HC Deb 18 April 1918 vol 105 cc538-9
19. Mr. LOUGH

asked the Parliamentary Secretary to the Ministry of Food whether one price has been fixed for cheese, irrespective of quality, both for its purchase and distribution; whether the same limitation as to price and quality has been applied to other commodities; and whether, seeing that such a Regulation places a premium on inferiority of production and is for this reason contrary to the public interest, he proposes to take any action in the matter?


Cheese is purchased abroad by the Ministry of Food at prices which vary according to the quality, grade and country of origin of the cheese. On being imported into this country these varieties are issued to retailers to be sold to the consumer at a flat rate. For British-made cheese there is at present no flat rate, but a scheme is in contemplation whereby British cheese, with some small exceptions, will be purchased on behalf of the Ministry of Food at varying prices according to quality and will also be sold to the consumer at a flat rate. We have standardised flour and, as the right hon. Gentleman is probably aware, we have also standardised tea. I can only repeat that these are war measures, and I think that there will be no disapproval of the steps which we are taking.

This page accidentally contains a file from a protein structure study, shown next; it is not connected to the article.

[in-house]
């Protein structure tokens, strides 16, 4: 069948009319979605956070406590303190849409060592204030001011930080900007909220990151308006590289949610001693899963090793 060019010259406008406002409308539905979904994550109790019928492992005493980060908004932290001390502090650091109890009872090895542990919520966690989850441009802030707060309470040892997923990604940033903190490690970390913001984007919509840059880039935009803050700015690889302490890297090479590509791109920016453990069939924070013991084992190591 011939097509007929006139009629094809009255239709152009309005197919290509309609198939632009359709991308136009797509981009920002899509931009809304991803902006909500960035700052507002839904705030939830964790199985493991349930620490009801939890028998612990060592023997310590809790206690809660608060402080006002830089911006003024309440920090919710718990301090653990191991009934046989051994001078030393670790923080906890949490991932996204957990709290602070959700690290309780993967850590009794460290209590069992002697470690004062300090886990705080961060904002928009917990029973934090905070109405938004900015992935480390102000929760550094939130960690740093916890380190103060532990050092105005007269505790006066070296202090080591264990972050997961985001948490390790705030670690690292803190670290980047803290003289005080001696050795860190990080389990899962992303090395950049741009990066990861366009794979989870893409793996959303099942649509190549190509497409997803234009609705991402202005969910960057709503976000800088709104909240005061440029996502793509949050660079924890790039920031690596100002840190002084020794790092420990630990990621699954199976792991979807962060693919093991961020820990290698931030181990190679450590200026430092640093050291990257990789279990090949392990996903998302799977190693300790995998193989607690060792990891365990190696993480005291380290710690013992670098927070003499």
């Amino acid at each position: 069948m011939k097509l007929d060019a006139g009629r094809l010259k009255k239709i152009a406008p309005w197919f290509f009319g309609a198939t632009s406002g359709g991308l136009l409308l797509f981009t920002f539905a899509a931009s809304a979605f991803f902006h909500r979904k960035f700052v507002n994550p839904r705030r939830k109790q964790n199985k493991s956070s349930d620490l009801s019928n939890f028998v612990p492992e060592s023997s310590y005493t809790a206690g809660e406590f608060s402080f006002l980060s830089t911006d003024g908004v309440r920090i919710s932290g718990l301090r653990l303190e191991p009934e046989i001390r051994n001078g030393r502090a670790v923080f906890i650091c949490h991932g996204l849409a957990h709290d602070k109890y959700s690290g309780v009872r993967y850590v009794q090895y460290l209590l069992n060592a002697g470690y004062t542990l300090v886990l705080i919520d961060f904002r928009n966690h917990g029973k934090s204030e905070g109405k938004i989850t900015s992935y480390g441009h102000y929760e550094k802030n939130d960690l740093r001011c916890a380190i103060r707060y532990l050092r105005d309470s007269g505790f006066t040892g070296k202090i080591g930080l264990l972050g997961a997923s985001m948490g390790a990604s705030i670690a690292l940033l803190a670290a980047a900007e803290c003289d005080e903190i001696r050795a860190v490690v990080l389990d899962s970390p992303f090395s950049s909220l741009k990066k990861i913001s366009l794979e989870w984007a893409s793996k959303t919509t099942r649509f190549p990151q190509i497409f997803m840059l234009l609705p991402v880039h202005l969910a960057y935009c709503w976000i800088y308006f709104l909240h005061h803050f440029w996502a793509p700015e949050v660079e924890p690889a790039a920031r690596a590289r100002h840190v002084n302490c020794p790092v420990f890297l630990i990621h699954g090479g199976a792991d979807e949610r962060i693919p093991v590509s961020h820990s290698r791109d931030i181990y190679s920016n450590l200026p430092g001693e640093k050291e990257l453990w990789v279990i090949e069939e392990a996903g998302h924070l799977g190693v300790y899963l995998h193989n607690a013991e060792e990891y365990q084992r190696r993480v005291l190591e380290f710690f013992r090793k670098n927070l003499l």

My right hon. Friend has not replied to the latter part of the question, whether he does not think that it is contrary to the public interest to fix the same price for an inferior article as for one of good quality, especially as he admits that he buys them at different pries himself and only fixes a flat rate for the consumer?


No, I do not hold the opinion that it is contrary to the public interest to take this course. It is the policy of the Food Minister to supply as far as we can similar articles to the public at the same price. When this cannot in all cases be done it means that here and there the public in turn take their share of getting an inferior article. It means that some of us at sometime or other get an inferior article. We have to take our chance.


May I ask the hon. Gentleman whether he means to consider the question, say, of cheese, whether he has noticed a great deterioration in the quality even of the cheese supplied to this House, and whether that is not due to the fact that he is only charging the same price for inferior cheese as for good cheese?


The element of quality is not in the slightest degree affected by the policy being pursued by the Controller.


Can the hon. Gentleman say when it is proposed to fix the price of British-made cheese?


Very early indeed.


In fixing the price will the hon. Gentleman base it on the lower quality and not on the higher quality?


Will the hon. Gentleman see that it is cheese?

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